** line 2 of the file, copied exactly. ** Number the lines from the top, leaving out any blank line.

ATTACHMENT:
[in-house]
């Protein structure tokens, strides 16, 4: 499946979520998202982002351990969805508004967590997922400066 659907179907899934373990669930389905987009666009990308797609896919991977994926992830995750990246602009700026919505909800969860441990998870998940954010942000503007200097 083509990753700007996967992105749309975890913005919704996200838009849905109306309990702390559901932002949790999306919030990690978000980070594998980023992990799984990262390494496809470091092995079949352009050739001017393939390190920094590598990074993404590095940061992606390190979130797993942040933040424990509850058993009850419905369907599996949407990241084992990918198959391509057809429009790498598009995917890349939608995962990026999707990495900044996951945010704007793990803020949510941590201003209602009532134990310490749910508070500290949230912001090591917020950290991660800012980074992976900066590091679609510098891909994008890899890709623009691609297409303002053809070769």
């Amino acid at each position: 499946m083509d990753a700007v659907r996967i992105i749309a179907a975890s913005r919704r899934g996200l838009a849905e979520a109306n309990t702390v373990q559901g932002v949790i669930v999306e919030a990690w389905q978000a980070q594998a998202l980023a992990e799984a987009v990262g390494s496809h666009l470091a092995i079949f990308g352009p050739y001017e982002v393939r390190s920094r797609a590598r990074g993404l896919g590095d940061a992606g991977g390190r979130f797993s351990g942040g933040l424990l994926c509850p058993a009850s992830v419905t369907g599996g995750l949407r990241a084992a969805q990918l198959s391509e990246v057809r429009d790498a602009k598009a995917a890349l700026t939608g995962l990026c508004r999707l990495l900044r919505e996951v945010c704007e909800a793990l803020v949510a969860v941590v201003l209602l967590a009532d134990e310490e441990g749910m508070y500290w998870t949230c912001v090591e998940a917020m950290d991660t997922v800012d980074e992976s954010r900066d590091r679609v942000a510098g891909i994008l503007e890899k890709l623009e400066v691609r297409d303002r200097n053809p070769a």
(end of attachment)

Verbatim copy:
């Protein structure tokens, strides 16, 4: 499946979520998202982002351990969805508004967590997922400066 659907179907899934373990669930389905987009666009990308797609896919991977994926992830995750990246602009700026919505909800969860441990998870998940954010942000503007200097 083509990753700007996967992105749309975890913005919704996200838009849905109306309990702390559901932002949790999306919030990690978000980070594998980023992990799984990262390494496809470091092995079949352009050739001017393939390190920094590598990074993404590095940061992606390190979130797993942040933040424990509850058993009850419905369907599996949407990241084992990918198959391509057809429009790498598009995917890349939608995962990026999707990495900044996951945010704007793990803020949510941590201003209602009532134990310490749910508070500290949230912001090591917020950290991660800012980074992976900066590091679609510098891909994008890899890709623009691609297409303002053809070769």